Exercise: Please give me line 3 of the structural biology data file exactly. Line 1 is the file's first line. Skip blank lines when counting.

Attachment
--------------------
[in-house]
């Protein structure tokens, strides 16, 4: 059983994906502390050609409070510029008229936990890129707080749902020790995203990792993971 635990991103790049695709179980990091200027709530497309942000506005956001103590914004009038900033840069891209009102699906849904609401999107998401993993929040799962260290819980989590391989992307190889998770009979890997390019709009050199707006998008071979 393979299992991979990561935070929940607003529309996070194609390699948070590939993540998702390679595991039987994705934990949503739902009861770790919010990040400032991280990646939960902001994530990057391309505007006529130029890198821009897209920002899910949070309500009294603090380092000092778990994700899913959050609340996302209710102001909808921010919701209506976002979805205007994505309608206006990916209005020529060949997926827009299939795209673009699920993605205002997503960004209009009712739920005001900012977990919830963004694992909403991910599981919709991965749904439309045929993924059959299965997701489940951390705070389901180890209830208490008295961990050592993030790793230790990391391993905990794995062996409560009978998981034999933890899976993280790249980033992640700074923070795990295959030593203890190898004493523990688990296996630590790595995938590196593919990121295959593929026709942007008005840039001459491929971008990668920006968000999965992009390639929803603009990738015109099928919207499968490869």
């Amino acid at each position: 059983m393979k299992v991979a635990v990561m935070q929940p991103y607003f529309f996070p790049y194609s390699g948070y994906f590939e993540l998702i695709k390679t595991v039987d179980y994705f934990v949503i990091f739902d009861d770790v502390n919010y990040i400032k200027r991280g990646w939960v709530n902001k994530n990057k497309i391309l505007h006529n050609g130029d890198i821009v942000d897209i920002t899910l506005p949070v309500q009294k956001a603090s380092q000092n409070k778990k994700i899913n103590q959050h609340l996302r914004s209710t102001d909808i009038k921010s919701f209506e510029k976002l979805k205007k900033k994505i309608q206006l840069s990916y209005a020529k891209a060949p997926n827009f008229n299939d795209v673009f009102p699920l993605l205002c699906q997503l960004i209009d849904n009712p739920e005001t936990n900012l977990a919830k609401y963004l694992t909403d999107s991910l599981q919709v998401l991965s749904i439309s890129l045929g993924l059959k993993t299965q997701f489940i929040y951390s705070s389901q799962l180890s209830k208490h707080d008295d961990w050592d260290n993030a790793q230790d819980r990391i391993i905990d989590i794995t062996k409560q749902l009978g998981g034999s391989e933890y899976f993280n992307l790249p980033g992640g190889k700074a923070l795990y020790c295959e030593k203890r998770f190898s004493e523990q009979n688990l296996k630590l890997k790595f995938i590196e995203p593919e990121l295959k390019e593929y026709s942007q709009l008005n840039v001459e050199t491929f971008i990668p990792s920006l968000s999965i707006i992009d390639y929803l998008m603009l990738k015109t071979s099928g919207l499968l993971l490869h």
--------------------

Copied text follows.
């Amino acid at each position: 059983m393979k299992v991979a635990v990561m935070q929940p991103y607003f529309f996070p790049y194609s390699g948070y994906f590939e993540l998702i695709k390679t595991v039987d179980y994705f934990v949503i990091f739902d009861d770790v502390n919010y990040i400032k200027r991280g990646w939960v709530n902001k994530n990057k497309i391309l505007h006529n050609g130029d890198i821009v942000d897209i920002t899910l506005p949070v309500q009294k956001a603090s380092q000092n409070k778990k994700i899913n103590q959050h609340l996302r914004s209710t102001d909808i009038k921010s919701f209506e510029k976002l979805k205007k900033k994505i309608q206006l840069s990916y209005a020529k891209a060949p997926n827009f008229n299939d795209v673009f009102p699920l993605l205002c699906q997503l960004i209009d849904n009712p739920e005001t936990n900012l977990a919830k609401y963004l694992t909403d999107s991910l599981q919709v998401l991965s749904i439309s890129l045929g993924l059959k993993t299965q997701f489940i929040y951390s705070s389901q799962l180890s209830k208490h707080d008295d961990w050592d260290n993030a790793q230790d819980r990391i391993i905990d989590i794995t062996k409560q749902l009978g998981g034999s391989e933890y899976f993280n992307l790249p980033g992640g190889k700074a923070l795990y020790c295959e030593k203890r998770f190898s004493e523990q009979n688990l296996k630590l890997k790595f995938i590196e995203p593919e990121l295959k390019e593929y026709s942007q709009l008005n840039v001459e050199t491929f971008i990668p990792s920006l968000s999965i707006i992009d390639y929803l998008m603009l990738k015109t071979s099928g919207l499968l993971l490869h």